Monday, November 17, 2008

Semi-Classic Album of the Week #4: The Pixies - "Doolittle"

I've been feeling a little down for the last couple of weeks and haven't felt like doing this feature. Well, music sounds good again so now I'm back. (C'mon - it's just a blog.)

The Pixies - Doolittle (1989)

I haven't been selecting these albums in any particular order, so if I had to choose a second-favorite all-time record after Mr. Bungle's last effort, Doolittle would sit at the top of a very short pile. The Pixies never released a bad record during their heyday (and the reception to their one unambiguously bad comeback single killed the chances of a reunion record which could have gone either way), and Doolittle is raw, melodic, immediate and, most importantly, it sounds like nothing before or since.

Much has been made of The Pixies' trademark ability to counterbalance loud and soft bits - shrieking choruses interspersed with quieter verses or vice versa - but I've always found their understanding of dissonance and melody far more compelling. What would a song like the epic "Monkey Gone to Heaven" be without the pretty bits, and what would it be sans the shrieking? It wouldn't be The Pixies.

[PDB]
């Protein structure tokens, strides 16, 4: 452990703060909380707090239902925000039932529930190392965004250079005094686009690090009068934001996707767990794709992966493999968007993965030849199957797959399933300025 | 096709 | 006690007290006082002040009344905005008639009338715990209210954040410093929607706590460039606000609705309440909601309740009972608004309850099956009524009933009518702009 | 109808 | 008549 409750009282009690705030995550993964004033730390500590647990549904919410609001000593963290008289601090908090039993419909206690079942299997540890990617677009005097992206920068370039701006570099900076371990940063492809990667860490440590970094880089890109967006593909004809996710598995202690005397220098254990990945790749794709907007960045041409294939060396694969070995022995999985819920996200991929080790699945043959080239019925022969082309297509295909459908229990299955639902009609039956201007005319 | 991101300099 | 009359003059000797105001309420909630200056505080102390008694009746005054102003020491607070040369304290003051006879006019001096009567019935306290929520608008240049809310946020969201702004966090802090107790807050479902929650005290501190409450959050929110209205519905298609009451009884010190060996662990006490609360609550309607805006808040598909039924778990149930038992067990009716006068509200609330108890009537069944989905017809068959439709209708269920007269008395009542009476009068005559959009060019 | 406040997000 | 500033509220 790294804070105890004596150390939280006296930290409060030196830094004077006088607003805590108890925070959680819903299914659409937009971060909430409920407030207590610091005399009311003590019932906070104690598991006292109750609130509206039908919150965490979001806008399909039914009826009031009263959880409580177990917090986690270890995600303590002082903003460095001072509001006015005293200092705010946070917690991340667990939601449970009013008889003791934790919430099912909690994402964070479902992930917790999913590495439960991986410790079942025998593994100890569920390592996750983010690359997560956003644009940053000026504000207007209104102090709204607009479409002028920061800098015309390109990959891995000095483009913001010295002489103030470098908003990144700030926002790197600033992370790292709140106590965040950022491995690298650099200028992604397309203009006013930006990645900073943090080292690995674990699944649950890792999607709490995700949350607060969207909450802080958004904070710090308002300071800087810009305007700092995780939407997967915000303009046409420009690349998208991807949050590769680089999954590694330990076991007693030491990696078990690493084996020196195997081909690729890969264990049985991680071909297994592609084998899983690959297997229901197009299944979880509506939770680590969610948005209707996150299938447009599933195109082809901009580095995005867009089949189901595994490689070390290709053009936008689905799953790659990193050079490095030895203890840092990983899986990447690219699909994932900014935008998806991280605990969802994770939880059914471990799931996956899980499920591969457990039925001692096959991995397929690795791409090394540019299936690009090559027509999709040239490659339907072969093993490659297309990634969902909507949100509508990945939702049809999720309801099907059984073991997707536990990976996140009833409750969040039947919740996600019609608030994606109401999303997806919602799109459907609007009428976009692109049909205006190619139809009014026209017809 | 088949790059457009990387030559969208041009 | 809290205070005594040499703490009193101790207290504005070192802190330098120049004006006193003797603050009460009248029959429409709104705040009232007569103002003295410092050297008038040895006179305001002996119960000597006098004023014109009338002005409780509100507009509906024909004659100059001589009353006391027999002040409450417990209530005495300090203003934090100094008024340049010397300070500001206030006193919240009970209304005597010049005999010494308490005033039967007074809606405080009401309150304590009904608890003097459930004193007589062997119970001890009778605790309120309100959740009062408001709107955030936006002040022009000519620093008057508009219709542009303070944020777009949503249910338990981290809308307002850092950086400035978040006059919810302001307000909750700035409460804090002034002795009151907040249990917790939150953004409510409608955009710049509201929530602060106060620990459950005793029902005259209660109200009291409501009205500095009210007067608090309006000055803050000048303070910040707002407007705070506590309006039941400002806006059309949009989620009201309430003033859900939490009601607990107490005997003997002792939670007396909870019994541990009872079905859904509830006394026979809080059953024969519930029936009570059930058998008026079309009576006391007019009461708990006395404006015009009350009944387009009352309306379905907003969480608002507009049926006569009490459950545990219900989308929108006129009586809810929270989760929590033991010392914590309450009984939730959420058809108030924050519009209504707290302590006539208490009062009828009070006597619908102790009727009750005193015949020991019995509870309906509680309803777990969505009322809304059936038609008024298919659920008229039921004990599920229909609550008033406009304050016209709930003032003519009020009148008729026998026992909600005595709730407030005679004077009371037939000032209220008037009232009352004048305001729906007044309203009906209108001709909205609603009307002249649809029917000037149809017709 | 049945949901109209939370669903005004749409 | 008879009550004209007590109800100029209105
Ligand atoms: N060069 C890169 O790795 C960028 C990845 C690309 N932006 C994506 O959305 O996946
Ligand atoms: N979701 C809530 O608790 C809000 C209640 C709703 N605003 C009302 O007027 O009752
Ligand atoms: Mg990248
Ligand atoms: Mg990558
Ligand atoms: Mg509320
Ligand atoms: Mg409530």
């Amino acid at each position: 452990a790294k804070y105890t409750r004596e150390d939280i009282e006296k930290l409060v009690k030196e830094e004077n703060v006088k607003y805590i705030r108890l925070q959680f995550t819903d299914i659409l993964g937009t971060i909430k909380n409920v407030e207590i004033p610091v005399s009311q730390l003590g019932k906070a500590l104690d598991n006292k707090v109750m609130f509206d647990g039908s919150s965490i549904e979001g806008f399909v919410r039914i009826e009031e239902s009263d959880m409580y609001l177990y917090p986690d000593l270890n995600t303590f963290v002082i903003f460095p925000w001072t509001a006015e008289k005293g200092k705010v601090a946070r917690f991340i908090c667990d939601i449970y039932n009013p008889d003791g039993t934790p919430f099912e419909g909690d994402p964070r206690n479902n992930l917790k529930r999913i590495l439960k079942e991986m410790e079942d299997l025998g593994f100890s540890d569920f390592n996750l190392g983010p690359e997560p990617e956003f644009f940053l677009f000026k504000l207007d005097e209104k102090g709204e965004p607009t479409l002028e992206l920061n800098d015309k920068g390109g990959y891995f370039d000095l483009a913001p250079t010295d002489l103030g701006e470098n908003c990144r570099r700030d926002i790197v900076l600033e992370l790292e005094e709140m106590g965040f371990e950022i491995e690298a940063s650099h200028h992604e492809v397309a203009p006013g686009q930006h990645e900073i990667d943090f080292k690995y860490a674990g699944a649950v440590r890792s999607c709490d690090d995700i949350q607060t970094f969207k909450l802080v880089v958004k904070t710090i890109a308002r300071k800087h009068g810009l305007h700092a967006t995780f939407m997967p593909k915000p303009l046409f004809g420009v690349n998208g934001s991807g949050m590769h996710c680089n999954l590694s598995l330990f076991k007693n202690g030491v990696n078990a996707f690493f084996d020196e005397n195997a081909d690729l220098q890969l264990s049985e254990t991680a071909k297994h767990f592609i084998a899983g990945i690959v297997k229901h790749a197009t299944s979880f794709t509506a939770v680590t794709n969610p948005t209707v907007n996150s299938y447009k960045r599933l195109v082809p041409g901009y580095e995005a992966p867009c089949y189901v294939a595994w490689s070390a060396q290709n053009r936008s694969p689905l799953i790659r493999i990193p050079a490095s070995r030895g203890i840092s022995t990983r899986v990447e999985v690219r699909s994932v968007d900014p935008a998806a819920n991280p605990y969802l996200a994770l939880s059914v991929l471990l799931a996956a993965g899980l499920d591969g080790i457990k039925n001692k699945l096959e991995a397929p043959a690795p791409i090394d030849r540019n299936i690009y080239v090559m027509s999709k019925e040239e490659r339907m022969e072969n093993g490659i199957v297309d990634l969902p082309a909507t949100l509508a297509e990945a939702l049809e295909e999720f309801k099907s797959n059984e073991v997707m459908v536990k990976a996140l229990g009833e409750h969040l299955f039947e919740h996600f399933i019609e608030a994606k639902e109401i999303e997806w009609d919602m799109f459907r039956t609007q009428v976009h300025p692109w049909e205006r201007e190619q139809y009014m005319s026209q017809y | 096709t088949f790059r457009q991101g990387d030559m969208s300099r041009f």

Of special interest are the unambiguously poppy tracks - "Wave of Mutilation", "La La Love You" and "Here Comes Your Man" - which sound so smooth and agreeable that you might not even notice the offbeat guitar work continuing unabated, or the fact that they're still so muddy most people will never give them a chance. See, The Pixies mine melody from shrieking and catharsis from off-kilter chaos. Nobody's ever done it better and I don't think anybody ever will.

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